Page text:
These Millennials Want Everyone, Everywhere to Have Access to Mental Health Care

34 under 34:The Rising Stars in Health

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True wellness starts in the mind. These go-getters recognize that happiness is a need, not a luxury, and believe that feeling confident and calm shouldn’t be reserved for people who can afford a pricey therapist. Of course, providing mental health care to the masses isn’t easy, but that’s exactly why these guys are on our list.
Lodro Rinzler
Photo: Courtesy of MDNFL

Lodro Rinzler

Lodro Rinzler

Raised in the Shambhala Buddhist tradition, Rinzler has been meditating since he was 6 years old. But the idea for MNDFL, a meditation studio in NYC, didn’t emerge until a few years ago when he was chatting with a friend, who eventually became his business partner. “MNDFL exists to enable humans to feel good,” Rinzler says. “If you feel stressed out, try a breathing class. If you want to set an intention, try an intention class.” Like a gym for your mind, the studio is spacious, filled with green plants, and offers 30- to 45-minute meditation classes in a variety of styles. Rinzler, who has another book coming out in December, wants to make meditation accessible to everyone. “It takes time to sink into the practice,” Rinzler says. “What we do is make students feel supported.” Can't make it to MNDFL? Try Rinzler's 10-minute meditation at home.

What would you be doing if you weren’t a meditation teacher? "I would write plots for comic books like Spider-Man."
Alejandro Foung
Photo: Courtesy of Lantern

Alejandro Foung

Alejandro Foung

Psychology started out as an academic interest for Foung, but it quickly turned personal. “One of my first cousins had a psychotic break, and my family really struggled to articulate what to do," Foung says. The research was there, the desire to help was there, but somehow the solution was still elusive. Years later, after being involved with the successful IPO for Trulia, Foung revisited the problem. "We didn't see any technology solutions," Foung says, speaking of himself and cofounder Nicholas Letourneau. "So we decided to give it a shot. And our path was not to make something up but to connect with a team of researchers.” And with that, Lantern, a digital form of therapy that can help with anxiety, depression, and other mood disorders, was born. "Mental health is for everyone," Foung says. "It affects everyone, and everyone should have access. Lantern provides that possibility."

What’s your guilty pleasure? "Paying $30 to do Barry's Bootcamp. I love it—it's the best!"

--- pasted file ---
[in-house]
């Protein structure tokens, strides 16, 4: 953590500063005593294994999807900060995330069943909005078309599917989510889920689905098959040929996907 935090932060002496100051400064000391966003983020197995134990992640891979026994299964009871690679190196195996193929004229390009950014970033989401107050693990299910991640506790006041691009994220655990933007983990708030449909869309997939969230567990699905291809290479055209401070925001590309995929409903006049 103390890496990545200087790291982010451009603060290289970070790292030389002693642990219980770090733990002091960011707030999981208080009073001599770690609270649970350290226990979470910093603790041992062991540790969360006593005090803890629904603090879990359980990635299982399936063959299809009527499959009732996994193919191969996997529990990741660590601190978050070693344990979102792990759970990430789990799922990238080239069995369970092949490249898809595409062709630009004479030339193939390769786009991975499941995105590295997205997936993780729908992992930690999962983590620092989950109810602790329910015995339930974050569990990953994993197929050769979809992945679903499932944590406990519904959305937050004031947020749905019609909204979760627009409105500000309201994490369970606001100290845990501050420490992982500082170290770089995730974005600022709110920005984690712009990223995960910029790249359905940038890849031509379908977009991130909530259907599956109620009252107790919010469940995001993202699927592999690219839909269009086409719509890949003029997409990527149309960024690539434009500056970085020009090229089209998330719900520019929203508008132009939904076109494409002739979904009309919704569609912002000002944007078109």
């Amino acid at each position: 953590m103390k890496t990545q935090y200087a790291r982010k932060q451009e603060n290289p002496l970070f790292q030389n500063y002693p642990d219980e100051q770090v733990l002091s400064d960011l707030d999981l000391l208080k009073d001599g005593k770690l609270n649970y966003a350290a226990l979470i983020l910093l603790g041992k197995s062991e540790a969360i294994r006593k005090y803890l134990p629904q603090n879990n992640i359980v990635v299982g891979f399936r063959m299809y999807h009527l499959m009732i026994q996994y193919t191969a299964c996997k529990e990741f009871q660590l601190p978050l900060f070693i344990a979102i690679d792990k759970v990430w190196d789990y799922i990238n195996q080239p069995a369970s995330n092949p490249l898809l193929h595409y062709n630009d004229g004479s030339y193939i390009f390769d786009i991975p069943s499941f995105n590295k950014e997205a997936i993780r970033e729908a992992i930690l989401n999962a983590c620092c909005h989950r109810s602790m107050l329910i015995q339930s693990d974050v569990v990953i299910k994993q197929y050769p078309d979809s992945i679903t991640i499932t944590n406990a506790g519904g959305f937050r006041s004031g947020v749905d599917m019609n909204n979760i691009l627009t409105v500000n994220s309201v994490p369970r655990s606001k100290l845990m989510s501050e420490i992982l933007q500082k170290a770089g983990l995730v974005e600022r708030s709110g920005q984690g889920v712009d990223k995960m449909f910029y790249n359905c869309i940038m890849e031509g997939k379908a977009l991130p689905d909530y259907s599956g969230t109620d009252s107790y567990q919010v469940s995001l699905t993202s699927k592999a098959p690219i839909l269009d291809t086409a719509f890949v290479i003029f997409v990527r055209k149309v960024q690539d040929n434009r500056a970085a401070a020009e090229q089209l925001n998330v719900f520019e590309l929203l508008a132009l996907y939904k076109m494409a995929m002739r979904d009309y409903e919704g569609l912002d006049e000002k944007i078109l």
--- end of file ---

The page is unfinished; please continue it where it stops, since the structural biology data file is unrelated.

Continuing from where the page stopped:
"Mental health is for everyone. It affects everyone, and everyone should have access." - Alejandro Foung

Jenny Jaffe
Photo: Courtesy of Jenny Jaffe

Jenny Jaffe

Jenny Jaffe

As someone who struggled with mental health issues as a teen, Jaffe knows firsthand just how isolating it can feel. "I started Project UROK because it is the organization I wish had existed when I was having some really significant struggles," Jaffe says. The group’s mission is to create funny, honest videos for teens struggling with anxiety, depression, or other mental health issues, made by people who know exactly how they feel. Jaffe started the site in 2014, and soon after, the organization was acquired by the Child Mind Institute with the hope of reaching an even wider audience. Today the online community gives young people an inclusive place to talk and a strong message: You are not alone.


Have you been to all 50 states? If not, which one would you like to visit next? "I have not! I'd love to go to Louisiana and see New Orleans."
What's one Netflix show you love to binge-watch? "I'm excited to watch the new season of Black Mirror. Also, I genuinely believe Comedy Central's Review is the best comedy show currently on the air."
Peter Shalek and Steve Marks
Photo: Courtesy of Joyable

Peter Shalek and Steve Marks

Peter Shalek and Steve Marks

When Shalek first had the idea for an app that could help cure social anxiety, he contacted his business-school friend, Steve Marks, for advice and feedback. “It started out with Pete selling me on the idea, and by the end I was selling him on it,” Marks says. Joyable officially launched in March 2015. The app, which uses proven cognitive behavioral therapy techniques, brings on-demand therapy to anyone with a phone at a fraction of traditional costs. And guess what? It really works. In fact, a number of Joyable’s earliest clients were referrals from psychiatrists. “We had tapped into something powerful,” Marks says. Joyable has now helped tens of thousands of people overcome social anxiety. The ultimate goal, Shalek says, is “to free the world of anxiety and depression.” That definitely gives us something to smile about.

What’s your go-to cocktail? “I actually just drink gin on the rocks with a twist. My favorite is Corsair Distillery.” - Shalek
What song would you sing on American Idol? “‘Total Eclipse of the Heart’!” - Marks

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